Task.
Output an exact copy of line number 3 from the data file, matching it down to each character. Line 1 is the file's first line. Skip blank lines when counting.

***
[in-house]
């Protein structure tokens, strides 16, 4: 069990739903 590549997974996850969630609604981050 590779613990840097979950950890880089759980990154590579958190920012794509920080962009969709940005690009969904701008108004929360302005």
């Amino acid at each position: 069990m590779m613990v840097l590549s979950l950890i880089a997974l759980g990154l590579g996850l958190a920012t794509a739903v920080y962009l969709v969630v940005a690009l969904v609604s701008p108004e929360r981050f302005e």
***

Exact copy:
């Amino acid at each position: 069990m590779m613990v840097l590549s979950l950890i880089a997974l759980g990154l590579g996850l958190a920012t794509a739903v920080y962009l969709v969630v940005a690009l969904v609604s701008p108004e929360r981050f302005e």